The Kenya of Franco Pini doesn’t seem like Kenya. At times it doesn’t even seem like Africa.

An ex English colony with 48 million inhabitants, the Republic of Kenya lies on the Indian Ocean and is historically under Arabian influence. It borders with Ethiopia, South Sudan, Uganda, Tanzania and Somalia. The Somalian border is the most dangerous zone, but the country in general is prone to outbreaks of violence and criminality. The territory is dotted with lakes and it ranges from five thousand meters peaks to immense natural parks, from canyons to plateaus, from the slums of Nairobi to the busy streets of Kisii, from luxury hotels around Mombasa to the gentle hills explored by Pini, where you can still see the wonder on the children’s faces at the sight of a mzungu. A white man. There are at least 40 ethnic groups in Kenya, the largest is the kikuyu, followed by the luo in the Lake Victoria region.

It certainly doesn’t seem like Africa. In Nyagwethe you can move around without fear and you can drink from the tap. Franco Pini introduced an aqueduct, a hospital, a restaurant, and even a parish church, inaugurated in his last expedition when he was 84 years old, just after an operation. With difficulty, he also attempted a new approach: less assistance and more independence. His greatest conviction was probably his dedication to the younger generations in the field of education. Pini the “Engineer” (as well as doctor, bricklayer, parish priest, writer, and in particular successful PR man) opened a kindergarten, elementary school, and college designed in the shape of a funnel, pointing towards the lake. “This way the cool air descending from the hills disappears more gradually”, according to his theory. Today the village schools are frequented, more or less regularly, by 1,300 students.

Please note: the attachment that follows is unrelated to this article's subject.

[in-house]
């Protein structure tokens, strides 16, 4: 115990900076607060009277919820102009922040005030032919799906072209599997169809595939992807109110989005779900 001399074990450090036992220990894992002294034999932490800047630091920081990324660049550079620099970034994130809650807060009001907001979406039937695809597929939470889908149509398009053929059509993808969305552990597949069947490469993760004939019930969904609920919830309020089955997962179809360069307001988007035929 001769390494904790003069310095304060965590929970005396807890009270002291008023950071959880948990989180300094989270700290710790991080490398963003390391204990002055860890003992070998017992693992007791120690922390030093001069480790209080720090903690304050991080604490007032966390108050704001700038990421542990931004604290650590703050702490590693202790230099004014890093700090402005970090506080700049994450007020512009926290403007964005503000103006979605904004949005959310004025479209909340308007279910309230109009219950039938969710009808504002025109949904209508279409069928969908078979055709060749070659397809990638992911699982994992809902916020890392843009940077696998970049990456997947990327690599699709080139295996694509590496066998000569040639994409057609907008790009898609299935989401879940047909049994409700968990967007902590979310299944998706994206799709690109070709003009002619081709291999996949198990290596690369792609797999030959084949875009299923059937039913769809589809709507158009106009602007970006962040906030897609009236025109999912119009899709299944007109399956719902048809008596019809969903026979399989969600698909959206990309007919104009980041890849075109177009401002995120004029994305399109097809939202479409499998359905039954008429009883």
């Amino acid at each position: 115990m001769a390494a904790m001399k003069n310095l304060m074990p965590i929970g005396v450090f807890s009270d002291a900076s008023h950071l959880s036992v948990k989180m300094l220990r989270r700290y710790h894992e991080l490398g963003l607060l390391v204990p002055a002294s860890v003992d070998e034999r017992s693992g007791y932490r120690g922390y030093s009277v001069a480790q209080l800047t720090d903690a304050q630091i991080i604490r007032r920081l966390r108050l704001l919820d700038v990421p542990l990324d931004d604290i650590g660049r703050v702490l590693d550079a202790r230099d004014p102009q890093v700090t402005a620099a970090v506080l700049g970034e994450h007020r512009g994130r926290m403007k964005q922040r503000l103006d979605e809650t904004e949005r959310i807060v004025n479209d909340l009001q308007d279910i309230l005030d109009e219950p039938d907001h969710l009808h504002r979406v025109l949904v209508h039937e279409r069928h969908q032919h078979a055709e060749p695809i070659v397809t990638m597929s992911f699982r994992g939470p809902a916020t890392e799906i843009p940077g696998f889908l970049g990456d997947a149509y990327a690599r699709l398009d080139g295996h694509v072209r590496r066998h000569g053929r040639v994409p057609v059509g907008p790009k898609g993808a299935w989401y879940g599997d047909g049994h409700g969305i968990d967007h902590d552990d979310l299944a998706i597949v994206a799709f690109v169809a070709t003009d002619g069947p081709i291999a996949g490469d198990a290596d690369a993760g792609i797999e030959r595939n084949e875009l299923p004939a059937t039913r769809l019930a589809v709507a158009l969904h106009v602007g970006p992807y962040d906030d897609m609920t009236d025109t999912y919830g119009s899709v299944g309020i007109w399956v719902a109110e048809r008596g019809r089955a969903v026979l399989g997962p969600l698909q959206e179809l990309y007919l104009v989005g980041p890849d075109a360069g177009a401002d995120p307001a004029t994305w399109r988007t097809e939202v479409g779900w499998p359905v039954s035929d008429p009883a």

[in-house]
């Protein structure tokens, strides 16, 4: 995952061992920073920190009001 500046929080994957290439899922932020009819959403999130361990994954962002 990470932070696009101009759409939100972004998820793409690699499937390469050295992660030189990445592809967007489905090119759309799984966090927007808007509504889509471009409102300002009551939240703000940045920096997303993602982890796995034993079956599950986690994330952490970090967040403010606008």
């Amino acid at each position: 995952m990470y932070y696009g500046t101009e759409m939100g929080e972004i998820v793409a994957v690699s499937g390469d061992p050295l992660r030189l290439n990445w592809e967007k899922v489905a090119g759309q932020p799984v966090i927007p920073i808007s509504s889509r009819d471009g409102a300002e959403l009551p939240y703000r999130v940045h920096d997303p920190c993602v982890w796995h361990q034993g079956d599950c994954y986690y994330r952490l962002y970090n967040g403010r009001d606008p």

Not by chance Giovanni Diffidenti has concentrated on the children. Thanks to the Luigi Mazzocchi Foundation, and the stories of Cornel and Lona, Irene, Lucas, and Fidel Castro, he reveals the invaluable legacy left by Franco. Images without filters, typical of a photojournalist. The progress acquired over the years emerges, as well as the enormous work still to be done, considering the poverty that threatens the future of too many children. The dilemma of paying the school fees is a recurrent theme. So are the dramas linked to an inadequate health system. And in this sense, Nyagwethe is very African.

The Fondazione Luigi Mazzocchi Non-profit Organization is committed to humanitarian projects with particular emphasis on minors and family problems in under-developed countries and small Italian realities. It promotes projects of support concerning child protection, and the rights to receive education and professional training.


Franco Pini died at 84 years old on 8 June 2016. In 1980 he began travelling back and forth from Ponteranica to the small village of Nyagwethe in Kenya where he developed his unceasing work as a lay missionary. His legacy has been gathered by his family and many friends of the Franco Pini non-profit organization.

Text by Maddalena Berbenni.

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